Revisiting the Little-Known History of Rio Vista Farm
In 1942, the United States reached an agreement with Mexico to establish the Bracero Program, which brought Mexican workers known as braceros (“strong arms”) into the U.S. on a temporary basis to ameliorate domestic farm-labor shortages. Of the five processing centers created over the duration of program, Rio Vista Farm in Socorro, Texas, is likely the last one that remains.
Originally a 14-acre farm built in 1915 to shelter El Paso County’s indigents and orphans, Rio Vista Farm becomes a processing center for more than 80,000 braceros per year. Once they enter the country, Mexican laborers endure invasive examinations and DDT fumigation at these centers while they await their labor contracts.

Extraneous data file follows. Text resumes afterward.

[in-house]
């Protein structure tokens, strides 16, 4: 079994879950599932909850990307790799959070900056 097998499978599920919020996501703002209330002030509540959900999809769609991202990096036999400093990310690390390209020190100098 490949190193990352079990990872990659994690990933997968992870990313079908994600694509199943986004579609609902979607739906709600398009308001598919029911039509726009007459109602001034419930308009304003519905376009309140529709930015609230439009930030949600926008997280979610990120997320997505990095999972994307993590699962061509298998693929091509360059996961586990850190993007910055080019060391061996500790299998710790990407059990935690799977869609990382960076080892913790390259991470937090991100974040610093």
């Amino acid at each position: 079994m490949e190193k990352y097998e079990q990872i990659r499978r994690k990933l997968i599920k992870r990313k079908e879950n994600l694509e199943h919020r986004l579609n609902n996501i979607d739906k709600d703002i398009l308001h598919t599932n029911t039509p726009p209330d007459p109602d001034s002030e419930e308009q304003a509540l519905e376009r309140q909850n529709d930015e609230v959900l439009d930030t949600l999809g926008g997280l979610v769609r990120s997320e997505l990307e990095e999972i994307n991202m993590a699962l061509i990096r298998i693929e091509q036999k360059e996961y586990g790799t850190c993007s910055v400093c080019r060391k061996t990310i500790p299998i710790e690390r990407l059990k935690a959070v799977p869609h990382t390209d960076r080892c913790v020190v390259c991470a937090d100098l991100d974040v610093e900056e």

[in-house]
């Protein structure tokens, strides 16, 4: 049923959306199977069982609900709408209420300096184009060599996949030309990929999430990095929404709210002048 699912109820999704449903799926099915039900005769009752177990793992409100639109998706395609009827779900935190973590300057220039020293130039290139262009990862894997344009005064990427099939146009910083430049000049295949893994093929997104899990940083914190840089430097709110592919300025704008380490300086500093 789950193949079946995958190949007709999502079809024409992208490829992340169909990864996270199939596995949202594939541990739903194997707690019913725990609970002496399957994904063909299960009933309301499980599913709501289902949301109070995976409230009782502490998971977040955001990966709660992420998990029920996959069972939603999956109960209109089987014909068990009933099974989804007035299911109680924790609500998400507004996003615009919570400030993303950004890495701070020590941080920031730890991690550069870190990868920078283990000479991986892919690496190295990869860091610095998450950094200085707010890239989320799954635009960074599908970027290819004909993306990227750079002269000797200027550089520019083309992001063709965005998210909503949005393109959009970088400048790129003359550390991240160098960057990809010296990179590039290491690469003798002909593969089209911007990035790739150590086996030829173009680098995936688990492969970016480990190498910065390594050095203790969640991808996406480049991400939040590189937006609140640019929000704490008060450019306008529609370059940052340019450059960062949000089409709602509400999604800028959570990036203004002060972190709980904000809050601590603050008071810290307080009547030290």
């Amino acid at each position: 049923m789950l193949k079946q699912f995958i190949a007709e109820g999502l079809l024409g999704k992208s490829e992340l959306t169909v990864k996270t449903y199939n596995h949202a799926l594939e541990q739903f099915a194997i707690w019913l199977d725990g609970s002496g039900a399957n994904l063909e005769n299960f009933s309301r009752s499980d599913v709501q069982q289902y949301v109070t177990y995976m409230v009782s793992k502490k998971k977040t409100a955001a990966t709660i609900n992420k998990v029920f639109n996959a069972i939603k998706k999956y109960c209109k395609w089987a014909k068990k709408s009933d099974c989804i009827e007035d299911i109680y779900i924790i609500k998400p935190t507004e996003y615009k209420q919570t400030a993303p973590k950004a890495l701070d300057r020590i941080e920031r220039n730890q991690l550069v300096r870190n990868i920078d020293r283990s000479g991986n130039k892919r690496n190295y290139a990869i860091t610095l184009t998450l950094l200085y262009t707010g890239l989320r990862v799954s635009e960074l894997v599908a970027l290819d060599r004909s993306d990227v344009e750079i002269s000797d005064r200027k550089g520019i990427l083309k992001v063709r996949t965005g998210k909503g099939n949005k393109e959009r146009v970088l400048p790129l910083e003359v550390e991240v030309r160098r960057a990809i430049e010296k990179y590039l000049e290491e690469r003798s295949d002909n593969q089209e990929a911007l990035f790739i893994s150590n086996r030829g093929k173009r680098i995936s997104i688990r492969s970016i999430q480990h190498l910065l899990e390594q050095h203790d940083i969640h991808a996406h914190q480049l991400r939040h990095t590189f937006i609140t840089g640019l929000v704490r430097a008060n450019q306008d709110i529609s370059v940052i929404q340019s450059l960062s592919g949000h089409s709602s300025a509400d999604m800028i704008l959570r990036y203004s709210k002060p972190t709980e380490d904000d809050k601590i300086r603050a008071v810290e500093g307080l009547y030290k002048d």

Labor unionization, increased focus on protecting U.S. workers, the Civil Rights and Farmworker movements, and the mechanization of farm equipment lead to the end of the Bracero Program. Rio Vista Farm closes as a processing center soon after, and over the next few decades, many of its buildings fall into disrepair.
The National Trust declares Rio Vista Farm a National Treasure, helping pave the way for preserving 15 Mission Revival adobe buildings, one wooden structure, one cinderblock bathroom, and one Quonset hut, all on the north side of the complex.
In January, funding from the National Park Service allows the National Trust and the city of Socorro to begin the nomination of Rio Vista Farm as a National Historic Landmark.
In September, the National Trust will host the inaugural Bracero History Summit to bring attention to both the Bracero Program and the immediate need for preserving Rio Vista Farm.